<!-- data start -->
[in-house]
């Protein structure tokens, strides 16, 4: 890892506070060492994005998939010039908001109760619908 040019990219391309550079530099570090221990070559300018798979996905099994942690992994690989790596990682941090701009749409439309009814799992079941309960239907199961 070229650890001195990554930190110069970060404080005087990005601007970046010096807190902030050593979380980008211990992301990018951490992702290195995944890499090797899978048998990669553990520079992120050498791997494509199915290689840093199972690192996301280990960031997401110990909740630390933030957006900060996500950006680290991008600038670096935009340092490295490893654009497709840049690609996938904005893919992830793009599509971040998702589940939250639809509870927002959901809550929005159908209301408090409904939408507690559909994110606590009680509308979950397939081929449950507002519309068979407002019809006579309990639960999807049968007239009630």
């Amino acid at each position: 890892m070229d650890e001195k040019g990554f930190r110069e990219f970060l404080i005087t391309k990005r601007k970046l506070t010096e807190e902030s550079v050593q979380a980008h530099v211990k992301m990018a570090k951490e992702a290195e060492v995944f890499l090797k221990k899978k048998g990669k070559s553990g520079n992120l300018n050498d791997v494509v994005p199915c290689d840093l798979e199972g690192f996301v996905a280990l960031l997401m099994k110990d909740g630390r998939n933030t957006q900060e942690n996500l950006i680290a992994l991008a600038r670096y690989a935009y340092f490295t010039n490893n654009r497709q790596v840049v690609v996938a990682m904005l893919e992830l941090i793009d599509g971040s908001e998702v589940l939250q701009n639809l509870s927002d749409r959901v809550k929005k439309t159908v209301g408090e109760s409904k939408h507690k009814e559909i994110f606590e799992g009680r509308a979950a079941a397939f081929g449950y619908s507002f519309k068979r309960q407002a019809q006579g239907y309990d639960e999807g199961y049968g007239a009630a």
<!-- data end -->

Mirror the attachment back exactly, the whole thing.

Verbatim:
[in-house]
């Protein structure tokens, strides 16, 4: 890892506070060492994005998939010039908001109760619908 040019990219391309550079530099570090221990070559300018798979996905099994942690992994690989790596990682941090701009749409439309009814799992079941309960239907199961 070229650890001195990554930190110069970060404080005087990005601007970046010096807190902030050593979380980008211990992301990018951490992702290195995944890499090797899978048998990669553990520079992120050498791997494509199915290689840093199972690192996301280990960031997401110990909740630390933030957006900060996500950006680290991008600038670096935009340092490295490893654009497709840049690609996938904005893919992830793009599509971040998702589940939250639809509870927002959901809550929005159908209301408090409904939408507690559909994110606590009680509308979950397939081929449950507002519309068979407002019809006579309990639960999807049968007239009630």
């Amino acid at each position: 890892m070229d650890e001195k040019g990554f930190r110069e990219f970060l404080i005087t391309k990005r601007k970046l506070t010096e807190e902030s550079v050593q979380a980008h530099v211990k992301m990018a570090k951490e992702a290195e060492v995944f890499l090797k221990k899978k048998g990669k070559s553990g520079n992120l300018n050498d791997v494509v994005p199915c290689d840093l798979e199972g690192f996301v996905a280990l960031l997401m099994k110990d909740g630390r998939n933030t957006q900060e942690n996500l950006i680290a992994l991008a600038r670096y690989a935009y340092f490295t010039n490893n654009r497709q790596v840049v690609v996938a990682m904005l893919e992830l941090i793009d599509g971040s908001e998702v589940l939250q701009n639809l509870s927002d749409r959901v809550k929005k439309t159908v209301g408090e109760s409904k939408h507690k009814e559909i994110f606590e799992g009680r509308a979950a079941a397939f081929g449950y619908s507002f519309k068979r309960q407002a019809q006579g239907y309990d639960e999807g199961y049968g007239a009630a």